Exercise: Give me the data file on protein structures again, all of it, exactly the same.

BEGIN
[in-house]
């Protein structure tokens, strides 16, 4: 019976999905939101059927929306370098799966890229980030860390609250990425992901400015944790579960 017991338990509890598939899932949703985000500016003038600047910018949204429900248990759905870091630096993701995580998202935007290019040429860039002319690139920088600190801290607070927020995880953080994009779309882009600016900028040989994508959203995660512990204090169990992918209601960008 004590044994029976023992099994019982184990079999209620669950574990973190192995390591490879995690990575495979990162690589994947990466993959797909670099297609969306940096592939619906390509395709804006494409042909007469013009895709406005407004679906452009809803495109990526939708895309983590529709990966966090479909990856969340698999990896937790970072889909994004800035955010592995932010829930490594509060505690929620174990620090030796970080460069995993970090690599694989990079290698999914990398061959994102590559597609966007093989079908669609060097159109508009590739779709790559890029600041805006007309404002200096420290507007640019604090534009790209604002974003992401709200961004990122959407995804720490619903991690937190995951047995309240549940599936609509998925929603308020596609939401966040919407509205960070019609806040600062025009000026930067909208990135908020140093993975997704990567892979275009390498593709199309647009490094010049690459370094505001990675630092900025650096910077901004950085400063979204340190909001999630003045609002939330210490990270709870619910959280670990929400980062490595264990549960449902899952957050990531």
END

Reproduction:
[in-house]
């Protein structure tokens, strides 16, 4: 019976999905939101059927929306370098799966890229980030860390609250990425992901400015944790579960 017991338990509890598939899932949703985000500016003038600047910018949204429900248990759905870091630096993701995580998202935007290019040429860039002319690139920088600190801290607070927020995880953080994009779309882009600016900028040989994508959203995660512990204090169990992918209601960008 004590044994029976023992099994019982184990079999209620669950574990973190192995390591490879995690990575495979990162690589994947990466993959797909670099297609969306940096592939619906390509395709804006494409042909007469013009895709406005407004679906452009809803495109990526939708895309983590529709990966966090479909990856969340698999990896937790970072889909994004800035955010592995932010829930490594509060505690929620174990620090030796970080460069995993970090690599694989990079290698999914990398061959994102590559597609966007093989079908669609060097159109508009590739779709790559890029600041805006007309404002200096420290507007640019604090534009790209604002974003992401709200961004990122959407995804720490619903991690937190995951047995309240549940599936609509998925929603308020596609939401966040919407509205960070019609806040600062025009000026930067909208990135908020140093993975997704990567892979275009390498593709199309647009490094010049690459370094505001990675630092900025650096910077901004950085400063979204340190909001999630003045609002939330210490990270709870619910959280670990929400980062490595264990549960449902899952957050990531």